Foul smelling air is removed by sucking air through the aperture 5 and additionally through the rim holes 6, which are otherwise used for rinsing. Air is then sucked through the back part 3 of the water closet 1 and the exhaust tube 2 to the exhaust fan in the wall or ceiling, which operates when it is switched on. Advantages of this apparatus arise from its simplicity, with the existing system for rinsing being additionally used for sucking air, and from the symmetrical structure for effectively sucking air having a foul odor from the water closet 1 through the aperture 5 and rim holes 6 of the water closet 1.

A water closet 10, built in accordance with the second embodiment of the invention will now be discussed, with reference being made to FIGS. 2A, 2B, and 2C, of which FIG. 2A is a longitudinal cross-sectional view, FIG. 2B is a plan view, and FIG. 2C is a rear elevation. According to the second embodiment, a suction channel is provided for sucking air from the rim of water closet, with the suction channel comprising a first compartment 12, including rim holes 6 and extending around the rim 4a at the top of the within the water closet bowl 4b, and an exhaust tube 2, which is connected at the back portion 3 of the water closet 10 to the first compartment 12. The exhaust tube 2 may be part of the water closet 10. The other end of the exhaust tube 2 is connected with an exhaust fan in the wall or ceiling to be exhausted outside. The exhaust fan is switched on with a switch or photoelectric cell. A rinsing channel, including a tube 13, extending from the aperture 3b, for rinsing the bowl 4b of the water closet 10 with water from the tank 4, is separate from the suction channel used for sucking air from the bowl 4b.

The apparatus for sucking air from the rim of water closet 10 removes foul smelling air by sucking air through the rim holes 6, through the cavity 12 extending around the rim of the water closet 10, and through the back part 3 of the water closet 10 into the exhaust tube 2 to an exhaust fan in the wall or ceiling, which runs when it is switched on. The advantage of this apparatus lies in the fact that a symmetrical system for sucking air from the water closet 10 is separated from the system for rinsing the bowl 4b through the aperture 5.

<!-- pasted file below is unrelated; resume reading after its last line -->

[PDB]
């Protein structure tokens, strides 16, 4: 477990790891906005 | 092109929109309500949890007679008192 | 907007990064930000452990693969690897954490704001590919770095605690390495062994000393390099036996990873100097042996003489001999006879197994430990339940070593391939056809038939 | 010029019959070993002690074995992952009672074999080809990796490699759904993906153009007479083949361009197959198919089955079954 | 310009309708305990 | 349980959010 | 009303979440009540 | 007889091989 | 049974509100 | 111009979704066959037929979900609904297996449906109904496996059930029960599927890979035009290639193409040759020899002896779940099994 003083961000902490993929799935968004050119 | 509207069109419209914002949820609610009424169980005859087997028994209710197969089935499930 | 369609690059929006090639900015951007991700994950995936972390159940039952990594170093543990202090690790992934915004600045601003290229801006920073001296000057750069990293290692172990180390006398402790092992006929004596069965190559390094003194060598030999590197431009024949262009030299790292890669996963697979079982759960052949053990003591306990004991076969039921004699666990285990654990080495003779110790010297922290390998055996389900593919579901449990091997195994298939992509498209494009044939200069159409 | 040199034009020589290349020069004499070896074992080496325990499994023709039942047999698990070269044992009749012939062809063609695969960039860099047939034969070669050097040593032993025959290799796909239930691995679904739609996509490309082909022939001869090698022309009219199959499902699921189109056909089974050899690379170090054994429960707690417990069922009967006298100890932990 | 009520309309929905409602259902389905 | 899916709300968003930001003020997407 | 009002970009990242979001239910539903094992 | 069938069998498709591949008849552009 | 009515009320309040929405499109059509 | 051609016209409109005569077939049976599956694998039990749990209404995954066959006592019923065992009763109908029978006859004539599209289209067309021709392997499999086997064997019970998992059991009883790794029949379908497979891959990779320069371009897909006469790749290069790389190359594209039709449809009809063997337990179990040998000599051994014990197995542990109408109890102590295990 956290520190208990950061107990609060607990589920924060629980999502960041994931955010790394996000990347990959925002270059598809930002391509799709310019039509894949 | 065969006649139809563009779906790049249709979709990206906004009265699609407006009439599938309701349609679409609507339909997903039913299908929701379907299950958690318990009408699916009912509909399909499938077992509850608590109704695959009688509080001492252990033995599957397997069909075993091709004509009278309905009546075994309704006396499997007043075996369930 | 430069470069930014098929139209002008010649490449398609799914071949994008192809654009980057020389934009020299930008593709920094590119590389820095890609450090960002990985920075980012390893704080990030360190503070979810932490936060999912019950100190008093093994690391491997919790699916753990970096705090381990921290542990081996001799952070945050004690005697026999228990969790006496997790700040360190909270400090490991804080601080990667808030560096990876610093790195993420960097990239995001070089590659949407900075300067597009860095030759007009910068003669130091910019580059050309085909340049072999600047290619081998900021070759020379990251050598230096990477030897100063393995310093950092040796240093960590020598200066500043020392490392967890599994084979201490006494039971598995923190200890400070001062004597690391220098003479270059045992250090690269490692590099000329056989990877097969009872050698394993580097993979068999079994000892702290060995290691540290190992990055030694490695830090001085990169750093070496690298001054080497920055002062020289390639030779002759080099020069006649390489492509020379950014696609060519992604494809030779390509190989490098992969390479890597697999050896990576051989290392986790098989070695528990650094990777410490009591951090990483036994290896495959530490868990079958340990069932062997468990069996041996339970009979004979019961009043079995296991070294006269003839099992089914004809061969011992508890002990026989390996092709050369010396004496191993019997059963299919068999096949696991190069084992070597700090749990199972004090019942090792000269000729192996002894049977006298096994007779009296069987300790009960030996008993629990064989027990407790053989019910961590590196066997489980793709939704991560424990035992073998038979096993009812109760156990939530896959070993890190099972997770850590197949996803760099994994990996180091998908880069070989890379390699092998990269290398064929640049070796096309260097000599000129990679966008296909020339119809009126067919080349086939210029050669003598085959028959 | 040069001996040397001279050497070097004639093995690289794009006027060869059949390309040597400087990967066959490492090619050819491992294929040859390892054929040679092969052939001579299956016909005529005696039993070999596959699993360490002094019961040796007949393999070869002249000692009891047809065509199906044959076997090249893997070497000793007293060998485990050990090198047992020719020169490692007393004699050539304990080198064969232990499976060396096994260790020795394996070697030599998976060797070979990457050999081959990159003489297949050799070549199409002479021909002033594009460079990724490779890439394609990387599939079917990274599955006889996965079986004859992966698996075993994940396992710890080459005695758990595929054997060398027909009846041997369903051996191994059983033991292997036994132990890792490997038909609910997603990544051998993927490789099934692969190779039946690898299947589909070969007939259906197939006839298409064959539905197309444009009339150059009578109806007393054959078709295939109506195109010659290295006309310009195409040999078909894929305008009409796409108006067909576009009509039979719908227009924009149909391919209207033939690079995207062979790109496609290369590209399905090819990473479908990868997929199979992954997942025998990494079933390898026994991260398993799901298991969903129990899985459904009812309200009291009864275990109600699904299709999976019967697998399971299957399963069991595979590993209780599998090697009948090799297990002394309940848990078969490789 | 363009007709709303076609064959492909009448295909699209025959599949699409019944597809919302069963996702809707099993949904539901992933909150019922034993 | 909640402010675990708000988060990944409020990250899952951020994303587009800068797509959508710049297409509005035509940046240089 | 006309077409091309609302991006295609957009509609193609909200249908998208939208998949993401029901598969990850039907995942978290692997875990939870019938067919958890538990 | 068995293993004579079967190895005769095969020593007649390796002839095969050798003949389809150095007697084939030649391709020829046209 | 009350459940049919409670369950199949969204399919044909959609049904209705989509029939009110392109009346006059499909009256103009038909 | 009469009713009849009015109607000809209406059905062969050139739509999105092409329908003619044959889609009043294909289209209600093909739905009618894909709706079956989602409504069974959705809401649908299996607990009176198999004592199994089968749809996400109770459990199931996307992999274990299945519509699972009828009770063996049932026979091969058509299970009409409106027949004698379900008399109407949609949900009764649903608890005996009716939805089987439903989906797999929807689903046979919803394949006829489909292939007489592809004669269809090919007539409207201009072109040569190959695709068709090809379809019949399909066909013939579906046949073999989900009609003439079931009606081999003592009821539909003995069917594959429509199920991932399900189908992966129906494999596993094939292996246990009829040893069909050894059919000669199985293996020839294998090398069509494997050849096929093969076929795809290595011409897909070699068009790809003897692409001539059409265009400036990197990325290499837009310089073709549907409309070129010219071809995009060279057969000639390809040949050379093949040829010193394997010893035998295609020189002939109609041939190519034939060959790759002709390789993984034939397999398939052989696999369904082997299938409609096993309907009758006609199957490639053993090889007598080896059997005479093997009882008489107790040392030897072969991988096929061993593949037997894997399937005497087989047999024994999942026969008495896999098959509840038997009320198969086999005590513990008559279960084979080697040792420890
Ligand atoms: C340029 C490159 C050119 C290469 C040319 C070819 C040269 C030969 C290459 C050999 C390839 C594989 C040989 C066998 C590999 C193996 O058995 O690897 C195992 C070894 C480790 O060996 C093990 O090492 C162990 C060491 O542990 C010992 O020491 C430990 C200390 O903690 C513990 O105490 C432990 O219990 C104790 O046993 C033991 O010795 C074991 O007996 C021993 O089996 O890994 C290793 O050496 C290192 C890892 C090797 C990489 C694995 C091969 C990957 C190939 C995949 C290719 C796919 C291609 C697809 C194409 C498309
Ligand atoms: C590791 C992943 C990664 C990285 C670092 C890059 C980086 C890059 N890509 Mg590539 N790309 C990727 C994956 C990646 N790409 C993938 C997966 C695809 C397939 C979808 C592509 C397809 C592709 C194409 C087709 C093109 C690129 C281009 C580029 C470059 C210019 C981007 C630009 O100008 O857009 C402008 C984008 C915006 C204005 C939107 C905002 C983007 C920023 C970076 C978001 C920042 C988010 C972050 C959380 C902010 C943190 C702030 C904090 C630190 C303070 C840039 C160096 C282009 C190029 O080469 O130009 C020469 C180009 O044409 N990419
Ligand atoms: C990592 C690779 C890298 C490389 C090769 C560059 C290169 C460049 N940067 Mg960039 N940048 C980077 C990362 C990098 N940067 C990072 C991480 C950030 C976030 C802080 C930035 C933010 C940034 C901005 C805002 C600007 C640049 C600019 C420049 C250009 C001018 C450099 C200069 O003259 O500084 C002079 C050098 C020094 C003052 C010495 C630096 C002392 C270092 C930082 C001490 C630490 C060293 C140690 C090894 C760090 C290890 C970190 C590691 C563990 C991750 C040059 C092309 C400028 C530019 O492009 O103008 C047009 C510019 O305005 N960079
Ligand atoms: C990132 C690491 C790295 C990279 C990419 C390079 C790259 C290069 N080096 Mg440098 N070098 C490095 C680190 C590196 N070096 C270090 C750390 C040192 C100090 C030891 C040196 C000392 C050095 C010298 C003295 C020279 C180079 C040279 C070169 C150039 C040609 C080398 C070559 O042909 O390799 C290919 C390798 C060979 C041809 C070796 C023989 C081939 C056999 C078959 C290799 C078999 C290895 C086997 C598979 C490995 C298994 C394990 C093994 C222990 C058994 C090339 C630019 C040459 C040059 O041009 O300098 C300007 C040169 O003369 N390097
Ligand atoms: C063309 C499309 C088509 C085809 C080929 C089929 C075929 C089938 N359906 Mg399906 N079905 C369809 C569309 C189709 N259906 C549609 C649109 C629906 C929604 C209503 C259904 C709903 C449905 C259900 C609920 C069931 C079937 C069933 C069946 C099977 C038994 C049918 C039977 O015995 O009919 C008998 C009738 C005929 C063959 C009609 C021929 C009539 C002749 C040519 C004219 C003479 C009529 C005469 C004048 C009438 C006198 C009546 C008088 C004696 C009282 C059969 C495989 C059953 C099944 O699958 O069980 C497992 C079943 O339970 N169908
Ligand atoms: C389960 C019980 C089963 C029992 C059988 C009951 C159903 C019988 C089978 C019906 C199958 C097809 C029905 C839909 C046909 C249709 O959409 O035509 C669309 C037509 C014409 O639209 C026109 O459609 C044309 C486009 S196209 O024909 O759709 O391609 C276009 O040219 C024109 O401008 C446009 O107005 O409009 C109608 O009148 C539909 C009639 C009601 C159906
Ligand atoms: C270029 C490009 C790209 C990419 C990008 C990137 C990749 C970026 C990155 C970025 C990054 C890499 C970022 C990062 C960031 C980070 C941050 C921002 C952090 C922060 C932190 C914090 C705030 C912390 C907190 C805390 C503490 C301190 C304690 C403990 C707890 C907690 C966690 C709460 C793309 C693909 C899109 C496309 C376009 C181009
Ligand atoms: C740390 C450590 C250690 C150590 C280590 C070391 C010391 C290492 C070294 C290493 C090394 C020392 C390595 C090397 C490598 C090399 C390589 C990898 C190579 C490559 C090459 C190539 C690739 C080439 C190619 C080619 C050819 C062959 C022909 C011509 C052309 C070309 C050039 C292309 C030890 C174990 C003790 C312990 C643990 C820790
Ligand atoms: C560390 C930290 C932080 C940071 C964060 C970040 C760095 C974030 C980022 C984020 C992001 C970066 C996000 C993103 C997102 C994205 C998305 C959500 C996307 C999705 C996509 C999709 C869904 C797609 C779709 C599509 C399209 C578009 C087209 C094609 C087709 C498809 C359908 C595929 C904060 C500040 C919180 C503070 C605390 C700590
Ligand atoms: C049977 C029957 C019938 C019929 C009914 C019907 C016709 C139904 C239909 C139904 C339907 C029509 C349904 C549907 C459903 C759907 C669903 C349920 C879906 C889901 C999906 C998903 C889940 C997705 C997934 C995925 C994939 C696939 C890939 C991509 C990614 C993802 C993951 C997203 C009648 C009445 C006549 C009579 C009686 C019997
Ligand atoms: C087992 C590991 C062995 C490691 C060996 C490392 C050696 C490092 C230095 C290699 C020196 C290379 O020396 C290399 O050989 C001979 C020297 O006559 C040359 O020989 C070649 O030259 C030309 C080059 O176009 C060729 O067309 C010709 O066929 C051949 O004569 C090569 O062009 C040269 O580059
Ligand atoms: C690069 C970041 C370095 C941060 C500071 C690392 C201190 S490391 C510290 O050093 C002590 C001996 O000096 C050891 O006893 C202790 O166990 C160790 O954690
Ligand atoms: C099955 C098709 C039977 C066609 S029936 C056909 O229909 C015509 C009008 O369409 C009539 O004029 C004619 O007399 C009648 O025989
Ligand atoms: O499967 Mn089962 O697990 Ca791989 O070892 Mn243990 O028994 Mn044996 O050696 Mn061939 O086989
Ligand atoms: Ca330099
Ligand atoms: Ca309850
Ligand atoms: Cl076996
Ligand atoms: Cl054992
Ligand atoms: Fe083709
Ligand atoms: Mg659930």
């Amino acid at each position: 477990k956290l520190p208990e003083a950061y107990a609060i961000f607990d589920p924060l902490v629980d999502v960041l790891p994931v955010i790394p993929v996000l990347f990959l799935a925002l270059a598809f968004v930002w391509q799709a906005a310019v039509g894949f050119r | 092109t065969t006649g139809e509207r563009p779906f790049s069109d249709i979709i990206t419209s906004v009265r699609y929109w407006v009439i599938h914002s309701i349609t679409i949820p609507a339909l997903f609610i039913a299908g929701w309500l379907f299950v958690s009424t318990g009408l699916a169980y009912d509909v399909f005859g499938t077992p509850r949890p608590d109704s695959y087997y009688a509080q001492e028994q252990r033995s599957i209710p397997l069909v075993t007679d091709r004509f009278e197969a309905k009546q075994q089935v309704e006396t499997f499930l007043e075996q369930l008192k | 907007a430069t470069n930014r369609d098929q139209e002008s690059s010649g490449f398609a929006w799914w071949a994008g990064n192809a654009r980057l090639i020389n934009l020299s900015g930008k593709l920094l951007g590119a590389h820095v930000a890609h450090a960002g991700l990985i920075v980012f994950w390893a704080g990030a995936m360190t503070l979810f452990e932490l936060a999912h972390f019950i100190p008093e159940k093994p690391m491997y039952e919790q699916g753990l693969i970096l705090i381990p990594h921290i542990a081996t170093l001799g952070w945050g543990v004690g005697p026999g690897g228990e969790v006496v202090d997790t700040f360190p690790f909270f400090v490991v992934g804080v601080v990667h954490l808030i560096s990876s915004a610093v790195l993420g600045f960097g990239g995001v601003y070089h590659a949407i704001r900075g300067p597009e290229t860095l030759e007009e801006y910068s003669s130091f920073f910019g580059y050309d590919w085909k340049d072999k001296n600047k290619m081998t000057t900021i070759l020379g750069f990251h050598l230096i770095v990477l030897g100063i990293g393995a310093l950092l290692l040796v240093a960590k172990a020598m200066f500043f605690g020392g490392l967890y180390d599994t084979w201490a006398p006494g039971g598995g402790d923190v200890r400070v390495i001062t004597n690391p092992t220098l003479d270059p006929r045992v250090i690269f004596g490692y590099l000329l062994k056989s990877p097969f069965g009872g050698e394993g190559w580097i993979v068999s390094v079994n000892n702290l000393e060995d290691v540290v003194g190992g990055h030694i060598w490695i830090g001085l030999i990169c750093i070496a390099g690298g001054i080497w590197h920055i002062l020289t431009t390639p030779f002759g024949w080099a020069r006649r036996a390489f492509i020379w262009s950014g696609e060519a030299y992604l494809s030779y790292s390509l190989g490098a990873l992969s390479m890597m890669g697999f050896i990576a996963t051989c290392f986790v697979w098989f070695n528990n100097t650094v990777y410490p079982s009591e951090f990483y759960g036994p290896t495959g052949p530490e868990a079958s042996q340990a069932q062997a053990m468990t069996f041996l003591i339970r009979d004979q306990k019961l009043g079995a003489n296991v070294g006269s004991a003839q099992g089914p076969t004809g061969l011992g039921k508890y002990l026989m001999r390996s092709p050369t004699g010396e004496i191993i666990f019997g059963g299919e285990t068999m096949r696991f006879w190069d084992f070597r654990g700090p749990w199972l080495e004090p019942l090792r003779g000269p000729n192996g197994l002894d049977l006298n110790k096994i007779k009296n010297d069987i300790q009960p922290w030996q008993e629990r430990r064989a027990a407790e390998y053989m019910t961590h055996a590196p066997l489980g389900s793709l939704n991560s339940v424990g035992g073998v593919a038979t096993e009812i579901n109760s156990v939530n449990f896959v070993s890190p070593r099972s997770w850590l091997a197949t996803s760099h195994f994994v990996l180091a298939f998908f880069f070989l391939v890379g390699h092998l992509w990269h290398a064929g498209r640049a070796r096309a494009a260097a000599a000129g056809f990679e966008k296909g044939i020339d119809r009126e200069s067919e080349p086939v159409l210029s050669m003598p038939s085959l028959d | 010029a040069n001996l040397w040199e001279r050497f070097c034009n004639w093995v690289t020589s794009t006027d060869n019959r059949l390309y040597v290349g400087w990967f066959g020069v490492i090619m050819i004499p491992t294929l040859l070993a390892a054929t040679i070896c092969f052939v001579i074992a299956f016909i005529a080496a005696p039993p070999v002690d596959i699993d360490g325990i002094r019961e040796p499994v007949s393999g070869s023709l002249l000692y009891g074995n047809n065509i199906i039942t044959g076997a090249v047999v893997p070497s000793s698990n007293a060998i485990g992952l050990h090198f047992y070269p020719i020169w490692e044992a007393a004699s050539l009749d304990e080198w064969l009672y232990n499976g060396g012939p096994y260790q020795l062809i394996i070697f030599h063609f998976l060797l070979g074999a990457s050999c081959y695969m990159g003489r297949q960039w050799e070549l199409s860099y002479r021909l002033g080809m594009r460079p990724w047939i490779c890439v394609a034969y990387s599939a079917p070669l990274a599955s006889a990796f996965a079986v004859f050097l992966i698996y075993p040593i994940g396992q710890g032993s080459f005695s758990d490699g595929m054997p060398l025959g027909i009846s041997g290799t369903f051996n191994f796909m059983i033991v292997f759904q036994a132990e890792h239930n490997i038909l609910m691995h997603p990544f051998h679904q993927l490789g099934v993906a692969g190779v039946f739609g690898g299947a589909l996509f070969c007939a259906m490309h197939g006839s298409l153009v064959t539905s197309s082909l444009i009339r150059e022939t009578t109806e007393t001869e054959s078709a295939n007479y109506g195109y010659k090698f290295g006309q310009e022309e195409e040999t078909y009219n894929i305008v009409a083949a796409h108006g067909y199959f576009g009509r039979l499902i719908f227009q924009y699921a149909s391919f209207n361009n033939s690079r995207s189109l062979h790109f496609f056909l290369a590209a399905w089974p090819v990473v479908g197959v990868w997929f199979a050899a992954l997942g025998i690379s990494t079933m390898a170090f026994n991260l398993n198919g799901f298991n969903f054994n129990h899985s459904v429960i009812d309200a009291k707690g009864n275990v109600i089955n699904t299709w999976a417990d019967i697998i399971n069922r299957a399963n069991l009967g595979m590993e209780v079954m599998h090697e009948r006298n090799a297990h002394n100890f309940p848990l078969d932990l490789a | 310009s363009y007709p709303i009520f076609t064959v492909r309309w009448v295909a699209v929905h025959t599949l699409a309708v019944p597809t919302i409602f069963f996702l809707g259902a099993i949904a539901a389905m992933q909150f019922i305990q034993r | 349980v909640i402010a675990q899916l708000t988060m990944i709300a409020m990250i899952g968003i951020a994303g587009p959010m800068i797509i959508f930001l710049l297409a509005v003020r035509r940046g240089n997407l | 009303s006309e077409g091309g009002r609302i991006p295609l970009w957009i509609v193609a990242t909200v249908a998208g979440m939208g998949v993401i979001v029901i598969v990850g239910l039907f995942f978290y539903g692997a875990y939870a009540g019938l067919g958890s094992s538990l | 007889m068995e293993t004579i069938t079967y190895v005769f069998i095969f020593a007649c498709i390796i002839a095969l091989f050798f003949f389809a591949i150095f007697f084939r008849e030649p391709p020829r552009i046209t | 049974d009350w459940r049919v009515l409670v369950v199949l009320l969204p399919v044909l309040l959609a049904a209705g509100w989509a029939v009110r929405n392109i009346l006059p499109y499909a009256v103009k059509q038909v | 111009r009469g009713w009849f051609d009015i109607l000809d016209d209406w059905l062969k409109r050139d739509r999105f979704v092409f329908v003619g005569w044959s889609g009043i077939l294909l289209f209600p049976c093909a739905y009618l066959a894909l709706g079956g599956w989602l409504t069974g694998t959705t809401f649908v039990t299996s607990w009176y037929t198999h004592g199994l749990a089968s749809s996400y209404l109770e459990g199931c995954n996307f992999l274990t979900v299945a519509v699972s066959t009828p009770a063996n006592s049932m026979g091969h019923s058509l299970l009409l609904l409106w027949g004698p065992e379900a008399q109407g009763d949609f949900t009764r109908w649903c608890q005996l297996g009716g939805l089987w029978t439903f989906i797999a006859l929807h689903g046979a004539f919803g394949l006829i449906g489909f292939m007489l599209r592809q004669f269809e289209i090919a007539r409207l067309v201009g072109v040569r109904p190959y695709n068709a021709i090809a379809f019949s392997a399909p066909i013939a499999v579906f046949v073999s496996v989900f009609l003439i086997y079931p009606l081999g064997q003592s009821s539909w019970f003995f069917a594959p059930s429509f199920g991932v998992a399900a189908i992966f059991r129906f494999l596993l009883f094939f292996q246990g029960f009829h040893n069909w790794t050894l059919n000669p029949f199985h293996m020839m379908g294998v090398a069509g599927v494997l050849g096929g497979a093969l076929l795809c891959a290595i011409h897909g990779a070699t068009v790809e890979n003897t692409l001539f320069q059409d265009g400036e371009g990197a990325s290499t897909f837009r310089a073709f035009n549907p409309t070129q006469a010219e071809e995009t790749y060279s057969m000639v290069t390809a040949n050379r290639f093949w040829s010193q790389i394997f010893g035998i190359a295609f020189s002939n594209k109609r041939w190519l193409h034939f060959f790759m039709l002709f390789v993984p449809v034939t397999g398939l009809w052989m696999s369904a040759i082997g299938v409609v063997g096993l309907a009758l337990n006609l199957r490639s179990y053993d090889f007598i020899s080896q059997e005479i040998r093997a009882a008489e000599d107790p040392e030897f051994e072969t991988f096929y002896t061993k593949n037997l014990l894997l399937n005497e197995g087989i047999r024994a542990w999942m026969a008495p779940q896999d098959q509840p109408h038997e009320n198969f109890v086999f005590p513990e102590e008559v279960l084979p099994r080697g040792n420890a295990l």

A water closet 16, built in accordance with a third embodiment of the invention, will now be discussed, with reference being made to FIGS. 3A, 3B, and 3C, of which FIG. 3A is a longitudinal cross-sectional view, FIG. 3B is a plan view, and FIG. 3C is a rear elevation. According to the third embodiment, apparatus is provided within the water closet 16 for sucking air from the bowl 4b through a first compartment 18 extending around the rim 14 of the water closet 16 and through an exhaust tube 2, which is connected to the outer compartment 18 at the back part 3 of the water closet. The first compartment 18 includes a number of rim holes 6, through which air is sucked. A part of the exhaust tube 2 may be part of the water closet 16. The other end of the exhaust tube 2 is connected with an exhaust fan within the wall or ceiling. The exhaust fan switches on with a switch or photoelectric cell, depending on conditions. The rinsing channel for rinsing the water closet 16 with water flowing through the aperture 3b from the tank 4, into a second compartment 19, and with water then flowing from the second compartment 19 through a aperture 5 and through rinsing holes 8 of the water closet 16, is separated from the system for sucking out the air.

The suction channel for sucking air from the bowl 4b removes foul smelling air by sucking air through the rim holes 6, through the first compartment 18, and through the exhaust tube 2 in the back part 3 of water closet 16 to an exhaust fan in the wall or ceiling that runs when it is switched on. The advantage of this apparatus arises from the fact that the symmetrical system for sucking out air from the bowl 4b in the water closet 16 is separated from the system for rinsing through the aperture 5 and rim holes 8 of the rinsing compartment 3a of water closet.

FIG. 4 is a partly sectional and partly schematic side elevation of a water closet 20 installed against a wall 22 within a building. The water closet 20 may be the water closet 1, described above in reference to FIGS. 1A-1C as being built in accordance with the first embodiment of the invention, the water closet 10, described above in reference to FIGS. 2A-2C as being built in accordance with the second embodiment of the invention, or the water closet 16, described above as being built in accordance with the third embodiment of the invention. Each of these water closets 1, 10, 16 includes a tank 4 from which water is supplied for rinsing the water closet and an exhaust tube 2 extending from a back portion 3 of the water closet. As shown in FIG. 4, the exhaust tube 2 is connected through a tube 24 to an exhaust fan 26 mounted in a chamber 28 within the wall 22. The chamber 28 may additionally include provision for an optional inlet duct 29, so that the exhaust fan 26 additionally draws air from within the room 30 adjacent the wall 22. The water closet 20 additionally includes a waste disposal tube 32, which is connected to sewer piping under the floor 34 by means of a curved drainpipe 35.